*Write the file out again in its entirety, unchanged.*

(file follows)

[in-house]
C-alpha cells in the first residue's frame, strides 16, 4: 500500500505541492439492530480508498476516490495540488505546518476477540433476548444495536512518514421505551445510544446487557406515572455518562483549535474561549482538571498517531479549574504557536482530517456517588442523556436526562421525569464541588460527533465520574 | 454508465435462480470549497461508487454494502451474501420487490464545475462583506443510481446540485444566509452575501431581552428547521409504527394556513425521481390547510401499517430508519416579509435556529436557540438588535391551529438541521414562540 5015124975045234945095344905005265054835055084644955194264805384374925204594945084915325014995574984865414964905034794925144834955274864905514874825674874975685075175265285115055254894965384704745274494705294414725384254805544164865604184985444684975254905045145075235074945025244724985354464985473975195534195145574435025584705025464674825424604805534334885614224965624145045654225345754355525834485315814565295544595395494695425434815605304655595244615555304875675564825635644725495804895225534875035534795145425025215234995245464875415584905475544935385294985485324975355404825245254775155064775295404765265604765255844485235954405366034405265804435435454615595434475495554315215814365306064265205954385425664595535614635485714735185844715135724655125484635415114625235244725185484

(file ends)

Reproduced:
[in-house]
C-alpha cells in the first residue's frame, strides 16, 4: 500500500505541492439492530480508498476516490495540488505546518476477540433476548444495536512518514421505551445510544446487557406515572455518562483549535474561549482538571498517531479549574504557536482530517456517588442523556436526562421525569464541588460527533465520574 | 454508465435462480470549497461508487454494502451474501420487490464545475462583506443510481446540485444566509452575501431581552428547521409504527394556513425521481390547510401499517430508519416579509435556529436557540438588535391551529438541521414562540 5015124975045234945095344905005265054835055084644955194264805384374925204594945084915325014995574984865414964905034794925144834955274864905514874825674874975685075175265285115055254894965384704745274494705294414725384254805544164865604184985444684975254905045145075235074945025244724985354464985473975195534195145574435025584705025464674825424604805534334885614224965624145045654225345754355525834485315814565295544595395494695425434815605304655595244615555304875675564825635644725495804895225534875035534795145425025215234995245464875415584905475544935385294985485324975355404825245254775155064775295404765265604765255844485235954405366034405265804435435454615595434475495554315215814365306064265205954385425664595535614635485714735185844715135724655125484635415114625235244725185484